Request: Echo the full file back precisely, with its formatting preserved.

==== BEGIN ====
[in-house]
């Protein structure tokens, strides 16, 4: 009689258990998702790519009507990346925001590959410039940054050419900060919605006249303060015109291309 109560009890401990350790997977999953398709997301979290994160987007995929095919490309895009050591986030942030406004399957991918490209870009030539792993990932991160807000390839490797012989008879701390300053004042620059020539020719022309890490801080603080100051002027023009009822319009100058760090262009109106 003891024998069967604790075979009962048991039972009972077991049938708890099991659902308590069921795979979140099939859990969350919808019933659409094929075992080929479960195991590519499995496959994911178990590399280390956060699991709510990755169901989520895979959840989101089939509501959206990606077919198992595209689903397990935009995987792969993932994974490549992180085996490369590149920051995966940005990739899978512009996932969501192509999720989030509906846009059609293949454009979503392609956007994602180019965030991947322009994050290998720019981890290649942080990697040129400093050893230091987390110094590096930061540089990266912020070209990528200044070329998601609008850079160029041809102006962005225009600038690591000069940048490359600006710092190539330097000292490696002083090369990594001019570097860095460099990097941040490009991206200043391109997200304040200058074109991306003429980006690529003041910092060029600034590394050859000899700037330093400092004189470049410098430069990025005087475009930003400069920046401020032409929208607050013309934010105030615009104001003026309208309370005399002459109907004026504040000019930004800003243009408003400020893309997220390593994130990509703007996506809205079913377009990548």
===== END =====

[in-house]
């Protein structure tokens, strides 16, 4: 009689258990998702790519009507990346925001590959410039940054050419900060919605006249303060015109291309 109560009890401990350790997977999953398709997301979290994160987007995929095919490309895009050591986030942030406004399957991918490209870009030539792993990932991160807000390839490797012989008879701390300053004042620059020539020719022309890490801080603080100051002027023009009822319009100058760090262009109106 003891024998069967604790075979009962048991039972009972077991049938708890099991659902308590069921795979979140099939859990969350919808019933659409094929075992080929479960195991590519499995496959994911178990590399280390956060699991709510990755169901989520895979959840989101089939509501959206990606077919198992595209689903397990935009995987792969993932994974490549992180085996490369590149920051995966940005990739899978512009996932969501192509999720989030509906846009059609293949454009979503392609956007994602180019965030991947322009994050290998720019981890290649942080990697040129400093050893230091987390110094590096930061540089990266912020070209990528200044070329998601609008850079160029041809102006962005225009600038690591000069940048490359600006710092190539330097000292490696002083090369990594001019570097860095460099990097941040490009991206200043391109997200304040200058074109991306003429980006690529003041910092060029600034590394050859000899700037330093400092004189470049410098430069990025005087475009930003400069920046401020032409929208607050013309934010105030615009104001003026309208309370005399002459109907004026504040000019930004800003243009408003400020893309997220390593994130990509703007996506809205079913377009990548």